And let me just mention Alex van Warmerdam's "Borgman," which I liked more than many critics. While it gets away from itself in the final third, the story of an insidious presence taking root in an affluent Dutch family created a palpable feeling of dread because we weren't made privy to the intent of the invasion.  We never know exactly what Jan Bijvoet's title character is up to. He's sincere about being secretive and it's highly unsettling.

Oscar Isaac in "Inside Llewyn Davis."
Oscar Isaac in "Inside Llewyn Davis."

JS: I agree: I loved "Llewyn Davis" at the festival, and I suspect I'm going to love it even more on a second go-round. A lot of festival movies don't get a fair shake because they come in the middle of a busy week, or you have to see them at an 8:30 a.m. screening after a late night. At the final press conference, jury member Nicole Kidman said she went to some 8:30 a.m. screenings — she'd never seen a movie at that time of day — and it struck her how different an experience it was from seeing a movie at, say, the 10 p.m. screening.

That said, there wasn't much I have second thoughts about. I want to see Paolo Sorrentino's "The Great Beauty" again: I loved it in Cannes, but to tell you the truth, I might have nodded off for a minute or two somewhere in the middle there. I think it's a movie that will reward a second viewing, mostly because it's so rich visually and it's about such interesting things, at least to those of us who — like the film's hero — are on the far side of 60 and are looking back more than we're looking ahead.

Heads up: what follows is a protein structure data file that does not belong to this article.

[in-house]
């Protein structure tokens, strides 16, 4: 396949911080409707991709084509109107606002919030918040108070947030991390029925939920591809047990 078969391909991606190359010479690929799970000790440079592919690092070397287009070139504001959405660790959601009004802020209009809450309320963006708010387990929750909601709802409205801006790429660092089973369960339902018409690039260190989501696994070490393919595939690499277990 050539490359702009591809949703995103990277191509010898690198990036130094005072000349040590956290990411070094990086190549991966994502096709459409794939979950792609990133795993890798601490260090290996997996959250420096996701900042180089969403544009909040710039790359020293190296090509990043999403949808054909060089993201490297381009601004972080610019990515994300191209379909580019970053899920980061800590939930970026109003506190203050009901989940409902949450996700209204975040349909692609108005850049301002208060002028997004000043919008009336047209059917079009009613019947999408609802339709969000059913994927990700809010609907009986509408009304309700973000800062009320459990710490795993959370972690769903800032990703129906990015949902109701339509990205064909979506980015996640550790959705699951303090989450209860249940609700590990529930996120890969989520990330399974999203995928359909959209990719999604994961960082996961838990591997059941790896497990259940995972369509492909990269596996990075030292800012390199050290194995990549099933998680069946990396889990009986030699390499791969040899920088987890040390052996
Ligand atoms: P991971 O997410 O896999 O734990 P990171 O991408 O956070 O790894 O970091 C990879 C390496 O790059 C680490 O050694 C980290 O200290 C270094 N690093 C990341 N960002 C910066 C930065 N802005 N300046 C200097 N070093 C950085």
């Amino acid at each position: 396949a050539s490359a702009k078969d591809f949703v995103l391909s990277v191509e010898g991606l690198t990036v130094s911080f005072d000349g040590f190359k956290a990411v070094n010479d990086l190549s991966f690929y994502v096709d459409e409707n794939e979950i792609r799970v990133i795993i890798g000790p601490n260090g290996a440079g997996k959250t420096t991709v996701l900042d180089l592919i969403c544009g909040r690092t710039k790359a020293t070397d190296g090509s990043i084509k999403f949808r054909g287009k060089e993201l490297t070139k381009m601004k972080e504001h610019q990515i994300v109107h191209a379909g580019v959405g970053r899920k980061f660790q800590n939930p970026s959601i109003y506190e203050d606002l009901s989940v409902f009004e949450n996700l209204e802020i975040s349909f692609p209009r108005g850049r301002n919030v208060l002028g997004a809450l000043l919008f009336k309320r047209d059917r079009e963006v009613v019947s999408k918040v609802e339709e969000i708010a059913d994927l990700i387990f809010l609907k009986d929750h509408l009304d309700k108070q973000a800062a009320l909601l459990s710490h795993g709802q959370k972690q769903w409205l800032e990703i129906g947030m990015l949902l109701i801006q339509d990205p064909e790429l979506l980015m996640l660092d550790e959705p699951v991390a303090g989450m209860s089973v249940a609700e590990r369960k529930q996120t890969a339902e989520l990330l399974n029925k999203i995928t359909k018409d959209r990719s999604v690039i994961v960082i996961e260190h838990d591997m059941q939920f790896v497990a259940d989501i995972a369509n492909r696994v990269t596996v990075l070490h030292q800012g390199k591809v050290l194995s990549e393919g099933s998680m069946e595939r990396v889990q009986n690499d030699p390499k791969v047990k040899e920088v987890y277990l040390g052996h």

I also want to see the Jim Jarmusch vampire movie, "Only Lovers Left Alive," again. It's just filled with clues about a hipster/bohemian/undead lifestyle, combined with a cultural critique that's wonderfully, well, Jarmuschian. I think I'll like it even more the second time.

I can't agree with you on "Borgman," Peter. I thought it was too much of a surreal thing. It hasn't really stayed with me, but I admit that it was one of those wonderfully offbeat works that only seem to surface at Cannes. It will probably irritate as many people as it delights,
but like we said at the beginning, being irritated, or at least provoked, is part of the experience. Too bad Ryan Gosling didn't show up, because he missed a great time. Too bad his movie did.

PH: I was a little underwhelmed by "Nebraska" overall, thinking the lottery angle was overworked, but I liked parts of it enough that I'm eager to see it again with fresh eyes. I'm also looking forward to revisiting Sorrentino's "The Great Beauty," because his attempt to out-Fellini Fellini was like trying to eat an entire birthday cake at one setting. Fabulous imagery in a hard-to-follow story. The film that I think got the least respect at Cannes, and deserves further consideration, was Mahamat-Saleh Haroun's "Grisgris," about wannabe dancer with a paralyzed leg whose good intentions go dangerously awry. Souleymane Démé's title character is like Bruce Dern's in "Nebraska," as they're both naively convinced that they live in the world of their dreams, rather than the world that exists. I would have given Démé the Best Actor prize over Dern, although I did like Dern's take on stubborn delusion.

Next: Was Michael Douglas robbed of a trophy? Plus: Why go to Cannes when you can watch movies at home?

This article is related to: Reviews, Cannes Film Festival, Critical Consensus, Blue is the Warmest Color, Grigris, Behind the Candelabra, Heli, Steven Spielberg, Nicole Kidman, Thierry Fremaux